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Timbs, John

LACONICS;

OR

SA

INSTRUCTIVE MISCELLANLES,

SELECTED
FROM THE BEST AUTHORS,

Ancient and Modern.

[graphic]

# A maxim is sometimes like the seed of a plant which the soil it is thrown
into must expand into leaves and flowers, and fruit; so that a great part must
be written as it were by the reader."

BY A GENERAL READER.

PHILADELPHIA:

PRINTED BY WILLIAM BROWN.

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TO THE READER.

MANY volumes on a similar plan with this have been published in America, as well as Europe. The best of these (now out of print) passed through several editions, but appeared without the names of the authors attached to the selections, and much of the pleasure of perusing them was thus lost. Care has been taken in this volume to affix the name of the author, or of the book from whence the extract was taken, whenever it was practicable.

Few books of its size can be found comprising an equal fund of interest and instruction-however small, it is not one of those which should be perused at a sitting; but on the contrary, it may be occasionally resorted to, and never without affording something to amuse or instruct, a flash of genius, or a useful precept to guide and adorn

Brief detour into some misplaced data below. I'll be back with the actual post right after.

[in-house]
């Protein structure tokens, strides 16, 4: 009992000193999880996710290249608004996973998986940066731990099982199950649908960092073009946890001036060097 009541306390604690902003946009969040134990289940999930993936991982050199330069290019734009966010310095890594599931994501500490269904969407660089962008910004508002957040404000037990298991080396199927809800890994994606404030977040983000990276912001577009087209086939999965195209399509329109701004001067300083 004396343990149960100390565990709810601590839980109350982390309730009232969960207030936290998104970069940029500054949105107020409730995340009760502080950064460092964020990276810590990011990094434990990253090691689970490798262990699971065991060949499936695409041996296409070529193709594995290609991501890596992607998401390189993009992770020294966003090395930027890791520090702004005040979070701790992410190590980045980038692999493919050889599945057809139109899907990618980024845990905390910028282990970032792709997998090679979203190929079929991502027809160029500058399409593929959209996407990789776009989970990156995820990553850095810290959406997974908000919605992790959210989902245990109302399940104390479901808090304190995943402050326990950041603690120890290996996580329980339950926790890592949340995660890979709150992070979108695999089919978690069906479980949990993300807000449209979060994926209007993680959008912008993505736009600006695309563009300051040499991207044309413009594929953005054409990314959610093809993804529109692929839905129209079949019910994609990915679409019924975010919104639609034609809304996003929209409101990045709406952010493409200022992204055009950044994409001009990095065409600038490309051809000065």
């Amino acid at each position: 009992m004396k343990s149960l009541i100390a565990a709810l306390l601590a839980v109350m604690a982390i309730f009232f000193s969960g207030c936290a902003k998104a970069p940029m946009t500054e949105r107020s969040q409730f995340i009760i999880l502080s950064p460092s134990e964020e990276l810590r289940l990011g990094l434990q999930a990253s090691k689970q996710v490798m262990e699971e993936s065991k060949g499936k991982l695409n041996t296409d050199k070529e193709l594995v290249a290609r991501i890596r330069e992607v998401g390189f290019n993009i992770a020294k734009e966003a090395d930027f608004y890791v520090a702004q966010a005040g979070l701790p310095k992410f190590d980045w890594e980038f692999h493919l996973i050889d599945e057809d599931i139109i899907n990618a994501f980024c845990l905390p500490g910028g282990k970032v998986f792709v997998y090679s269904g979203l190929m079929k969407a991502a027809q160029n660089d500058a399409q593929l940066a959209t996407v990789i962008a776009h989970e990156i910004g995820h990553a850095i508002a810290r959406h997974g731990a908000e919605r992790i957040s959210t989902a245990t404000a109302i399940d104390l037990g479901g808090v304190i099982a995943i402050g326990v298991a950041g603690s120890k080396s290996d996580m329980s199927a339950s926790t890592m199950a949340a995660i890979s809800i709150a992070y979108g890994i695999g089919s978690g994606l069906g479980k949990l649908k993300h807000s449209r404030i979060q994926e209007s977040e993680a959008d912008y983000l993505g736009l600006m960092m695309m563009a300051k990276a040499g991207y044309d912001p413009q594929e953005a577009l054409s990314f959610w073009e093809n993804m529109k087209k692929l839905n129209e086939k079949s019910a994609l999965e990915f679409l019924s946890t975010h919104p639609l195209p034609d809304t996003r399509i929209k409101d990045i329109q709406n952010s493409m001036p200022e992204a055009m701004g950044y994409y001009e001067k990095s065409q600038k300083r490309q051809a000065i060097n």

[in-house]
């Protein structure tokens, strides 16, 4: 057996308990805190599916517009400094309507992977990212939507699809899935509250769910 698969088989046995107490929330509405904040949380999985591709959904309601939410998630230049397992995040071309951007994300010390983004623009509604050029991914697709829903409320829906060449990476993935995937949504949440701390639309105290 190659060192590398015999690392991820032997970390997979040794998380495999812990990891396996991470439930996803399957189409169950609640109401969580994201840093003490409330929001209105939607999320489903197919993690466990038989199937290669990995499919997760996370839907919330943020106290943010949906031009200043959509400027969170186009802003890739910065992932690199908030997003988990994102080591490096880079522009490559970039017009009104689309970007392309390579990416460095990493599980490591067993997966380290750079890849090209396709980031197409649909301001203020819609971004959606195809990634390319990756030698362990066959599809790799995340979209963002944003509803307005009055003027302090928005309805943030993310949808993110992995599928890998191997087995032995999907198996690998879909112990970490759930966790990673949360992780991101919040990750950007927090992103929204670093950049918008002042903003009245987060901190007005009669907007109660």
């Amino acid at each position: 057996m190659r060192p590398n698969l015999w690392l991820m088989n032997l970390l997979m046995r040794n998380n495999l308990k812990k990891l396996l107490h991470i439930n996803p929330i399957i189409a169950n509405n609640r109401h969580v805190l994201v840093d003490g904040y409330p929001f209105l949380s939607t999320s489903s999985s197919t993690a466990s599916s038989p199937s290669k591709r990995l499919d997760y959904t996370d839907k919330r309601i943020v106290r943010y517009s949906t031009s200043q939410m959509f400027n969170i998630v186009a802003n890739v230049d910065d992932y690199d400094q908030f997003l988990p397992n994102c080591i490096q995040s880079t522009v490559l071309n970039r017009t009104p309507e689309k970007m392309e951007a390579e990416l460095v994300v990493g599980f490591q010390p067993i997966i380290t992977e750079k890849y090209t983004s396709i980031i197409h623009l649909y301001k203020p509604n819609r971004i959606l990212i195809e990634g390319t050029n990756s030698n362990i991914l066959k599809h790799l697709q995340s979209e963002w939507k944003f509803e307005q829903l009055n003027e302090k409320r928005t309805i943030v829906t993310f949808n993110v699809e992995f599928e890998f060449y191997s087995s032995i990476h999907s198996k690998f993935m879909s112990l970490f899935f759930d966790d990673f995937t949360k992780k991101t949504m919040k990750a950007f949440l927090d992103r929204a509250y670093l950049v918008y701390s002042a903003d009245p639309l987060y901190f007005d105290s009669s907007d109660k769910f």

life.

EDITOR.

op It forms a suitable parsing book for schools.

MISCELLANÍES.

" And join both profit and delight in one."

CREECH's HORACE.

SCHOLAR.-The life that is devoted to knowledge passes silently away, and is very little diversified by events. To talk in public, to think in solitude, to read and to hear, to inquire and answer inquiries, is the business of a scholar. He wanders about the world without pomp or terror, and is neither known nor valued but by men like himself.-Rasselas.

EPITAPH ON THE POET GAY,

In Westminster Abbey, 1732.
In manners gentle; of affections mild;
In wit a man; simplicity a child;
With native humour tempering virtuous rage,
Proud to delight at once and lash the age;
Above temptation in a low estate,
And uncorrupted e'en among the great;
A safe companion and an easy friend,
Unblam'd thro' life, lamented in thy end.
These are thy honours! Not that here thy bust
Is mix'd with heroes or with kings thy dust-
But that the worthy and the good shall say,
Striking their pensive bosoms, here lies Gay.

Pope.

WRITING.-Among all the productions and inventions of human wit, none is more admirable and useful than writing, by means whereof a man may copy out his very thoughts, utter his mind without

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